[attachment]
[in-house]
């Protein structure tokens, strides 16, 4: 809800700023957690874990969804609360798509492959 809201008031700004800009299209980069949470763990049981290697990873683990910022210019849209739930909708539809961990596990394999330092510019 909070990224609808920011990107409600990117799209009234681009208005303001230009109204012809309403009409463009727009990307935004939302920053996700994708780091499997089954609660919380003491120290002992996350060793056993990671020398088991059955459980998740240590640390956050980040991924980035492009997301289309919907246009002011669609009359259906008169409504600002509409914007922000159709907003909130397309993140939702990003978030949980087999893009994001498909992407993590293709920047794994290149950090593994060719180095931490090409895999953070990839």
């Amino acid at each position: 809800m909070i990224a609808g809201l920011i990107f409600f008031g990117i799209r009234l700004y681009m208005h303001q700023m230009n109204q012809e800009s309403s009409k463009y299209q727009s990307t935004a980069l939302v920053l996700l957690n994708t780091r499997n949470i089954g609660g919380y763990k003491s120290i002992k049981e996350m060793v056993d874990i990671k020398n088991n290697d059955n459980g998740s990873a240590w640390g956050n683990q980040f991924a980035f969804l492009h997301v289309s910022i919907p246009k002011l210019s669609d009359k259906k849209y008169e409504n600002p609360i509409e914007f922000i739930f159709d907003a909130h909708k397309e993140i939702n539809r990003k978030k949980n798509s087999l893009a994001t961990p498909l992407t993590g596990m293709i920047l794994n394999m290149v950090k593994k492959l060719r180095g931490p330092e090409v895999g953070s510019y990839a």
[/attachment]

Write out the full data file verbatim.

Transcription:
[in-house]
């Protein structure tokens, strides 16, 4: 809800700023957690874990969804609360798509492959 809201008031700004800009299209980069949470763990049981290697990873683990910022210019849209739930909708539809961990596990394999330092510019 909070990224609808920011990107409600990117799209009234681009208005303001230009109204012809309403009409463009727009990307935004939302920053996700994708780091499997089954609660919380003491120290002992996350060793056993990671020398088991059955459980998740240590640390956050980040991924980035492009997301289309919907246009002011669609009359259906008169409504600002509409914007922000159709907003909130397309993140939702990003978030949980087999893009994001498909992407993590293709920047794994290149950090593994060719180095931490090409895999953070990839």
């Amino acid at each position: 809800m909070i990224a609808g809201l920011i990107f409600f008031g990117i799209r009234l700004y681009m208005h303001q700023m230009n109204q012809e800009s309403s009409k463009y299209q727009s990307t935004a980069l939302v920053l996700l957690n994708t780091r499997n949470i089954g609660g919380y763990k003491s120290i002992k049981e996350m060793v056993d874990i990671k020398n088991n290697d059955n459980g998740s990873a240590w640390g956050n683990q980040f991924a980035f969804l492009h997301v289309s910022i919907p246009k002011l210019s669609d009359k259906k849209y008169e409504n600002p609360i509409e914007f922000i739930f159709d907003a909130h909708k397309e993140i939702n539809r990003k978030k949980n798509s087999l893009a994001t961990p498909l992407t993590g596990m293709i920047l794994n394999m290149v950090k593994k492959l060719r180095g931490p330092e090409v895999g953070s510019y990839a």